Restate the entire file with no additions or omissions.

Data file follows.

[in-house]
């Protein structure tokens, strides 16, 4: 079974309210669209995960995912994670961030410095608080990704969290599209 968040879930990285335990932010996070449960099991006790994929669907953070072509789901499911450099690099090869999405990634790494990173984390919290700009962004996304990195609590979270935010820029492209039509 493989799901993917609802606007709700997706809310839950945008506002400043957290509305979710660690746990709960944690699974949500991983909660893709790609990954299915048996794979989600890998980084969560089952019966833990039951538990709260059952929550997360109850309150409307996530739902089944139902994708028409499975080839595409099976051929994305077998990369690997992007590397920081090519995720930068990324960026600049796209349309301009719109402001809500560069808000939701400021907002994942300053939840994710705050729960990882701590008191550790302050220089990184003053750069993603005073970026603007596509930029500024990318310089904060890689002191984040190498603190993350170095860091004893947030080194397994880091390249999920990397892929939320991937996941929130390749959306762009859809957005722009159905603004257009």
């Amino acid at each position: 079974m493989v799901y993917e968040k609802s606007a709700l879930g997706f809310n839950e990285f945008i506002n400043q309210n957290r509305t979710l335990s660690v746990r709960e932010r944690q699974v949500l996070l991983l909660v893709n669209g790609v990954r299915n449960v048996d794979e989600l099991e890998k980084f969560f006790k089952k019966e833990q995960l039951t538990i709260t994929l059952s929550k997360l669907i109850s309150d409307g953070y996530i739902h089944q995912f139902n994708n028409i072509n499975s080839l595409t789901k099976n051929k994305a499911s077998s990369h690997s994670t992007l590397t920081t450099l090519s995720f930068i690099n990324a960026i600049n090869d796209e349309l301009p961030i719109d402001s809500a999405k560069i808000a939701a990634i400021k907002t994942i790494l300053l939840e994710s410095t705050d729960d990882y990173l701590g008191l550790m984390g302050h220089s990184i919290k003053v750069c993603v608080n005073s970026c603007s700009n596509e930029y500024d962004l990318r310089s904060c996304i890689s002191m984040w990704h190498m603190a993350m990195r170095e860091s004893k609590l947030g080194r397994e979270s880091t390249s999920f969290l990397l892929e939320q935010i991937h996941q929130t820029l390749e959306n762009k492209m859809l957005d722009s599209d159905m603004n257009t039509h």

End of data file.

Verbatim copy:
[in-house]
């Protein structure tokens, strides 16, 4: 079974309210669209995960995912994670961030410095608080990704969290599209 968040879930990285335990932010996070449960099991006790994929669907953070072509789901499911450099690099090869999405990634790494990173984390919290700009962004996304990195609590979270935010820029492209039509 493989799901993917609802606007709700997706809310839950945008506002400043957290509305979710660690746990709960944690699974949500991983909660893709790609990954299915048996794979989600890998980084969560089952019966833990039951538990709260059952929550997360109850309150409307996530739902089944139902994708028409499975080839595409099976051929994305077998990369690997992007590397920081090519995720930068990324960026600049796209349309301009719109402001809500560069808000939701400021907002994942300053939840994710705050729960990882701590008191550790302050220089990184003053750069993603005073970026603007596509930029500024990318310089904060890689002191984040190498603190993350170095860091004893947030080194397994880091390249999920990397892929939320991937996941929130390749959306762009859809957005722009159905603004257009």
């Amino acid at each position: 079974m493989v799901y993917e968040k609802s606007a709700l879930g997706f809310n839950e990285f945008i506002n400043q309210n957290r509305t979710l335990s660690v746990r709960e932010r944690q699974v949500l996070l991983l909660v893709n669209g790609v990954r299915n449960v048996d794979e989600l099991e890998k980084f969560f006790k089952k019966e833990q995960l039951t538990i709260t994929l059952s929550k997360l669907i109850s309150d409307g953070y996530i739902h089944q995912f139902n994708n028409i072509n499975s080839l595409t789901k099976n051929k994305a499911s077998s990369h690997s994670t992007l590397t920081t450099l090519s995720f930068i690099n990324a960026i600049n090869d796209e349309l301009p961030i719109d402001s809500a999405k560069i808000a939701a990634i400021k907002t994942i790494l300053l939840e994710s410095t705050d729960d990882y990173l701590g008191l550790m984390g302050h220089s990184i919290k003053v750069c993603v608080n005073s970026c603007s700009n596509e930029y500024d962004l990318r310089s904060c996304i890689s002191m984040w990704h190498m603190a993350m990195r170095e860091s004893k609590l947030g080194r397994e979270s880091t390249s999920f969290l990397l892929e939320q935010i991937h996941q929130t820029l390749e959306n762009k492209m859809l957005d722009s599209d159905m603004n257009t039509h």